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News in Brief

Alabama: In February 2021, Huntsville TV station WHNT reported a delay in the trial on theft and ethics charges of Mike Blakely, sheriff of Limestone County, Alabama. According to the report, retired Colbert County Circuit Judge Pride Tompkins, who had been appointed to hear the case at a trial scheduled for late March 2021, recused himself over concerns about contracting COVID-19. Sheriff Blakely, who in his tenth term is the state’s longest-serving sheriff, was indicted in August 2019 on charges he stole $11,000 from his campaign fund, misappropriated sheriff’s office funds for his own use and solicited money from his employees, all in violation of state ethics laws. While under investigation in 2018, he submitted amended ethics disclosures revealing at least $350,000 in previously unreported gambling winnings. In November 2019, his attorneys asked the state Supreme Court to declare the ethics laws unconstitutionally vague. No ruling has been handed down. Blakely lost his wife, Debbie, a retired schoolteacher and coach, in December 2020. Judge Pamela Baschab will take Tompkins’ place on the bench at a trial now scheduled for July 12, 2021.

California: According to a February 2021 report in the Davis Vanguard, no charges had been filed over a month after 25-year-old Braydon Lesseos was fatally stabbed at the California State Prison in Sacramento on Christmas Day 2020. Prison officials announced they had identified a murder suspect: Jordan Greendahl, Lesseos’ 26-year-old cellmate. But no motive was mentioned. Greendahl has been placed in administrative segregation while an investigation is conducted. Lesseos’ mother, Shanna Bianchi, said her son and Greendahl had become friends over the six months they shared a cell, with Lesseos even asking her to buy Greendahl a book for his birthday. Lesseos was serving an 11-year term for a 2018 conviction for assault with a firearm in Yolo County. Greendahl is serving an eight-year sentence for a conviction, also in 2018, on arson and theft charges in Sacramento County.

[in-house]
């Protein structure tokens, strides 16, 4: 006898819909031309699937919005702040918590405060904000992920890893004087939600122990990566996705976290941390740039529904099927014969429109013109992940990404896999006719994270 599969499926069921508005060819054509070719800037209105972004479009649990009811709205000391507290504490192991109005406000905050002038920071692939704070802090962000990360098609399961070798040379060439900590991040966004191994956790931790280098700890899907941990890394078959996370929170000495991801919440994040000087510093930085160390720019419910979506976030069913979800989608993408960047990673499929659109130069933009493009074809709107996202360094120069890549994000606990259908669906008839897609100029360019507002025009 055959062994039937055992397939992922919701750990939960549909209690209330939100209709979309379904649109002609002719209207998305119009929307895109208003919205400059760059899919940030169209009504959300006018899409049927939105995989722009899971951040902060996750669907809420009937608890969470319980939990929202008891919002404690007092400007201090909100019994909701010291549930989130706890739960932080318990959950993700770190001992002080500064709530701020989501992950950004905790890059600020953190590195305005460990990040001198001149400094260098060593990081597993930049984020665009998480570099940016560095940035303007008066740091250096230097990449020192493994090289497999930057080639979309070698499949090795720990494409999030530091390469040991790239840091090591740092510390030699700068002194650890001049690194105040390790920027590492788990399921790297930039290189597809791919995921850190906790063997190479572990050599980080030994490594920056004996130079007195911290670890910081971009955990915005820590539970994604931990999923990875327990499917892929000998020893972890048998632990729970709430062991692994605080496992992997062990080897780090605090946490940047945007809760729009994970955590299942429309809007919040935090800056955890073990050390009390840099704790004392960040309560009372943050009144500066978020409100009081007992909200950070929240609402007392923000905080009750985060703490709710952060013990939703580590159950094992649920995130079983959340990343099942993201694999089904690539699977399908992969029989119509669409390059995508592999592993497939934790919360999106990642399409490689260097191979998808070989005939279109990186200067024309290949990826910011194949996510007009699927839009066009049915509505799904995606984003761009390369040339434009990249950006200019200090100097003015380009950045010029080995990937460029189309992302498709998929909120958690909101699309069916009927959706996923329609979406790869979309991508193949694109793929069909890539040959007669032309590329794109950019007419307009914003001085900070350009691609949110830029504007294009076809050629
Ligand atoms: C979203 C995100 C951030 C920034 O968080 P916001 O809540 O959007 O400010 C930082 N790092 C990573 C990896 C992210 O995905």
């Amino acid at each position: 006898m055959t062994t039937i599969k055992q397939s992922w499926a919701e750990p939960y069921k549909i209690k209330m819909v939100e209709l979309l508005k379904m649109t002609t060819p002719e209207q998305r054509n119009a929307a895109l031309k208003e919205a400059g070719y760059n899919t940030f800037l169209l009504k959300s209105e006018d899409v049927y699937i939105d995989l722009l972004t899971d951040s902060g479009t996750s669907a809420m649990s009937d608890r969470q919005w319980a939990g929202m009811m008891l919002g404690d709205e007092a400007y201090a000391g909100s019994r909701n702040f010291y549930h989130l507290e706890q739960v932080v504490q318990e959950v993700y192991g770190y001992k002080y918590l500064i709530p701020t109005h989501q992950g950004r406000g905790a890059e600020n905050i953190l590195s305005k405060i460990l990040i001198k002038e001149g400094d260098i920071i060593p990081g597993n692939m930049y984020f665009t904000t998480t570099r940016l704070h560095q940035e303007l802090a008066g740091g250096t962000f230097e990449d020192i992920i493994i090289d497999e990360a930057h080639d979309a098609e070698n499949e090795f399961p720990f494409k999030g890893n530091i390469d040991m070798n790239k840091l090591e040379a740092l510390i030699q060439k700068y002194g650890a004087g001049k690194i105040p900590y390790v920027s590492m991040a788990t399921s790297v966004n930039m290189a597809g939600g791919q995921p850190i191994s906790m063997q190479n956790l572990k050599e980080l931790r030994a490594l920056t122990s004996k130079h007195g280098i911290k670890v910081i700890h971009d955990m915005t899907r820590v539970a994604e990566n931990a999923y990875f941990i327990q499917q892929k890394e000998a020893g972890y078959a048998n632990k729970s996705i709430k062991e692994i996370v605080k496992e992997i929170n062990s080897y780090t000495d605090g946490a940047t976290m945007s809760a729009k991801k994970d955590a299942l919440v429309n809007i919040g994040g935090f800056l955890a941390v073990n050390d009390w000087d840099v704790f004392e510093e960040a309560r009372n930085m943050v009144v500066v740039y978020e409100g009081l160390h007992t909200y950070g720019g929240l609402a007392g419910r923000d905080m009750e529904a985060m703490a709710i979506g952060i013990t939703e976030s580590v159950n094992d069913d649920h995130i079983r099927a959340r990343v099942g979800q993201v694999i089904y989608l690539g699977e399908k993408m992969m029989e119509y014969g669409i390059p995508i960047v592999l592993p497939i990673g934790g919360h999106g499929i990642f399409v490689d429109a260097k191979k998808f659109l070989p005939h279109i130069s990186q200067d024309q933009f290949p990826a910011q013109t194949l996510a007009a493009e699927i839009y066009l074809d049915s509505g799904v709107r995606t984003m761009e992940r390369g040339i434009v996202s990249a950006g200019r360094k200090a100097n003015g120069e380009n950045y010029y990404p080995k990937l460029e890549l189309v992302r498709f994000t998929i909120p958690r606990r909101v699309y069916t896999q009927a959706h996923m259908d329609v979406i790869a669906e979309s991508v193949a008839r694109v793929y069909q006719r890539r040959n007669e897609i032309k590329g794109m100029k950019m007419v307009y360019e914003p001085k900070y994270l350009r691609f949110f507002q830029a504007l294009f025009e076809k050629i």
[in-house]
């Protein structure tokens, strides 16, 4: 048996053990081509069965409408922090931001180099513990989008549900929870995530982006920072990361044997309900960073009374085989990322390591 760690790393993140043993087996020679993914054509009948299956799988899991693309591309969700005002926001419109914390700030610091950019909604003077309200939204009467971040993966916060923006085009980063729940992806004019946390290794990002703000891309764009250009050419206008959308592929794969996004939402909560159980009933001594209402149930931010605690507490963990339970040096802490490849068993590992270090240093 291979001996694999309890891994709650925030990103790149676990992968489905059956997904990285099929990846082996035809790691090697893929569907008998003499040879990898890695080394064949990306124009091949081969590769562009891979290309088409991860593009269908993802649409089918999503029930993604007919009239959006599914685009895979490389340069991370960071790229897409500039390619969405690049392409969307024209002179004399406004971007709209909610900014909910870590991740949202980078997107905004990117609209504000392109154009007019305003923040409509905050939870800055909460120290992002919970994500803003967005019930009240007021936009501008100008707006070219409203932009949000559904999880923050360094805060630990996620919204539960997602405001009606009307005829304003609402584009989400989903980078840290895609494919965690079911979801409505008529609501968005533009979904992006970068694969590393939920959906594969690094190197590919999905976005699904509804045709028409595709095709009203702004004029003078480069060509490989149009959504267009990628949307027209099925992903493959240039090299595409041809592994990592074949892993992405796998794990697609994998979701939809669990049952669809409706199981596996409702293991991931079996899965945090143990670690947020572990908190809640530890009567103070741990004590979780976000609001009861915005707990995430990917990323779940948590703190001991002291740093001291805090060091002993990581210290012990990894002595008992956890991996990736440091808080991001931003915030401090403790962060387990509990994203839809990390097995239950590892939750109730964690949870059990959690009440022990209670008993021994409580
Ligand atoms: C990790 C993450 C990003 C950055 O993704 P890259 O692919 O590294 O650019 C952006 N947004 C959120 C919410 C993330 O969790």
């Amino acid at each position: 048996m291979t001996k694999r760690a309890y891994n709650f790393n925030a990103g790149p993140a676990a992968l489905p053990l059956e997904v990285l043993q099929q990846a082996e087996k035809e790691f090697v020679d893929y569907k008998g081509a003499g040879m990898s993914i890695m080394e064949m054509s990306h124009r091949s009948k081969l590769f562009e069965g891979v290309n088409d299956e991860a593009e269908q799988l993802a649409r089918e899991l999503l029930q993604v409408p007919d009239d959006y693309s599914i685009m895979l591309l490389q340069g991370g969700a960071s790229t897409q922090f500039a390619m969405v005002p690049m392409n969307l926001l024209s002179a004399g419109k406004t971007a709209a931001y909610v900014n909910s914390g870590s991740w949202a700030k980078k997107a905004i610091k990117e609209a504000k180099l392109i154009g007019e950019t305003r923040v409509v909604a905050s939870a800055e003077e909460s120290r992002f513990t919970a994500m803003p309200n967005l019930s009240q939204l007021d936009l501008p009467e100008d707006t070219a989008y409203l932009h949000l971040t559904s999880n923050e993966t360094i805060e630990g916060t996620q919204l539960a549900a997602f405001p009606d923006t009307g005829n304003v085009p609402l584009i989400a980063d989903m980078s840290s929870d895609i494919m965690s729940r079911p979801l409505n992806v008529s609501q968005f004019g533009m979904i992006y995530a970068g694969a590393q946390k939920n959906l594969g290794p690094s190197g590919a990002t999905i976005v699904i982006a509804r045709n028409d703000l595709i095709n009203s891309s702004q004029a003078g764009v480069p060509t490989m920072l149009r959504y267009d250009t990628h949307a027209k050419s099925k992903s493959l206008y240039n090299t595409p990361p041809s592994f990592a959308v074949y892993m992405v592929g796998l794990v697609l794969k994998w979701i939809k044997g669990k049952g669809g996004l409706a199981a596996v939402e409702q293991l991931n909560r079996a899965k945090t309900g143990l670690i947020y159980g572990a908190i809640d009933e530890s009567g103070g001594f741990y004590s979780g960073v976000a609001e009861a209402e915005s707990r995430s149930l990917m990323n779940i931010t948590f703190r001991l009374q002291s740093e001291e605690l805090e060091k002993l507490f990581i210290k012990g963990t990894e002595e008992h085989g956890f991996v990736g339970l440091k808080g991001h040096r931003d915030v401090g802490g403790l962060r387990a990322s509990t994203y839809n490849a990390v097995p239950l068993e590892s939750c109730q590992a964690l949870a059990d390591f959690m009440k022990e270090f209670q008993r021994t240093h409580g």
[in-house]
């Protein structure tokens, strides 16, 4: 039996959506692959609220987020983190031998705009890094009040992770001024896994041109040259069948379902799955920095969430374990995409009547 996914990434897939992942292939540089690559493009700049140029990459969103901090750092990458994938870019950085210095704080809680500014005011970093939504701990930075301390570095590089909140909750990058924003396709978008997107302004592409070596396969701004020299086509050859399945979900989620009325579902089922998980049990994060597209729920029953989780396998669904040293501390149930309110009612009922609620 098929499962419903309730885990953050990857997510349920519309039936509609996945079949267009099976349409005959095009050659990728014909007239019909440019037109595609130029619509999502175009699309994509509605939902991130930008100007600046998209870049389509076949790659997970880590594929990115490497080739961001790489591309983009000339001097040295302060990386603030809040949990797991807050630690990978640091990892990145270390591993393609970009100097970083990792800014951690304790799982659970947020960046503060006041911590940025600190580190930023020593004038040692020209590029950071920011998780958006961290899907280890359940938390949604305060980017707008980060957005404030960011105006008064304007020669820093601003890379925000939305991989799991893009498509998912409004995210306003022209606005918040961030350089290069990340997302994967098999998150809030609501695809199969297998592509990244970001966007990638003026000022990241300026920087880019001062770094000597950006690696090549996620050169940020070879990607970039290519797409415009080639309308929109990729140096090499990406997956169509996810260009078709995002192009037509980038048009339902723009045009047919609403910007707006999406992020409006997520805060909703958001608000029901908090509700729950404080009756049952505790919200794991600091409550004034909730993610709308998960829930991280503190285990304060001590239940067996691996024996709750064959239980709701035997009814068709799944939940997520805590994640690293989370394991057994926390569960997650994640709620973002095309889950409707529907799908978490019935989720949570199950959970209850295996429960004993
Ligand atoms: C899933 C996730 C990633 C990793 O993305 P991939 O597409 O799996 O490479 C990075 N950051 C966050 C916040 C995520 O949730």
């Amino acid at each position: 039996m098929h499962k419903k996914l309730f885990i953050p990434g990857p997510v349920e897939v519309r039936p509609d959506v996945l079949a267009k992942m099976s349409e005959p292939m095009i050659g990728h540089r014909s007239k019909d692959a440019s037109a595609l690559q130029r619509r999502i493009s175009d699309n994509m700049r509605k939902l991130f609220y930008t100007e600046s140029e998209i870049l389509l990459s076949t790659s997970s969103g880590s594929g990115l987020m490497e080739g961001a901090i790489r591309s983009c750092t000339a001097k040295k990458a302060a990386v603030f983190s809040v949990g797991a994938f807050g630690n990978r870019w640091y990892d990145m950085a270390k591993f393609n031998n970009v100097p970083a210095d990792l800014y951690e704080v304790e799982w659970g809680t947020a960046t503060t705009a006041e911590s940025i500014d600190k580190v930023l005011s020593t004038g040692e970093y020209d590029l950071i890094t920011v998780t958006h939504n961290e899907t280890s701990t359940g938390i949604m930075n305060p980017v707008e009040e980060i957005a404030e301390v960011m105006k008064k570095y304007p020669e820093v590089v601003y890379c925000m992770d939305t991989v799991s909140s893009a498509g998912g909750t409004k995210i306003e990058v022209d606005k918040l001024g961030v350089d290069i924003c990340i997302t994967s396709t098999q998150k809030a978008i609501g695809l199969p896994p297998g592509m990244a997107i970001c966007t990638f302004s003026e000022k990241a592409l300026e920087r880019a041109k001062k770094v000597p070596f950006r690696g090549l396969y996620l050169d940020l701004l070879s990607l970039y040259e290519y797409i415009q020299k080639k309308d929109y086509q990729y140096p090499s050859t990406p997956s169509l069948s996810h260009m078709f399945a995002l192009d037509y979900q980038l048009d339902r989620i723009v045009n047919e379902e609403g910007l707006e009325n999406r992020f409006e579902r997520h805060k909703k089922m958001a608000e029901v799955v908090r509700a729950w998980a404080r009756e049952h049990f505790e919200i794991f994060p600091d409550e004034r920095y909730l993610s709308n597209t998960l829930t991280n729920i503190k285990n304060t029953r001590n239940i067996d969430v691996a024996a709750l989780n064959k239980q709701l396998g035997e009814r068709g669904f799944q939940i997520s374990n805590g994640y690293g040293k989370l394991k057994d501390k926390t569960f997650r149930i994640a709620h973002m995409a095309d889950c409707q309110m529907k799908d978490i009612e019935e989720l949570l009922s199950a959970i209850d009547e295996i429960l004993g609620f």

California: A caravan of more than 100 cars paraded from Oakland, California, around the San Francisco Bay area on January 31, 2021, demanding early release for thousands of elderly state prisoners whose age and underlying health problems leave them at risk of serious illness or death from COVID-19. Of 192 prisoners whose deaths to the disease have been reported by the California Department of Corrections and Rehabilitation (CDCR), the average age was 63, caravan organizer Courtney Morris told local radio station KCBS. Since the pandemic began in March 2020, CDCR has released 18,000 people from the state’s 35 prisons.

California: After a prisoner was fatally stabbed at High Desert State Prison in Susanville, California, on February 1, 2021, two of his fellow prisoners were placed in administrative segregation while their role in his death was investigated. The Associated Press reported that the dead man, 24-year-old Christian Lepe, was serving a nine-year sentence for a conviction in Tulare County on assault charges during a domestic disturbance. Prison guards fired rubber bullets to break up the attack on him, recovering homemade weapons allegedly used by his assailants, Ricardo Palmerin, 26, and David Morales, 27. Palmerin is serving 20 years for a second-degree street-gang murder in Kings County. Morales is on a 24-year sentence for evading arrest, armed assault and vehicular manslaughter after a drunk-driving accident that left one dead in San Francisco County.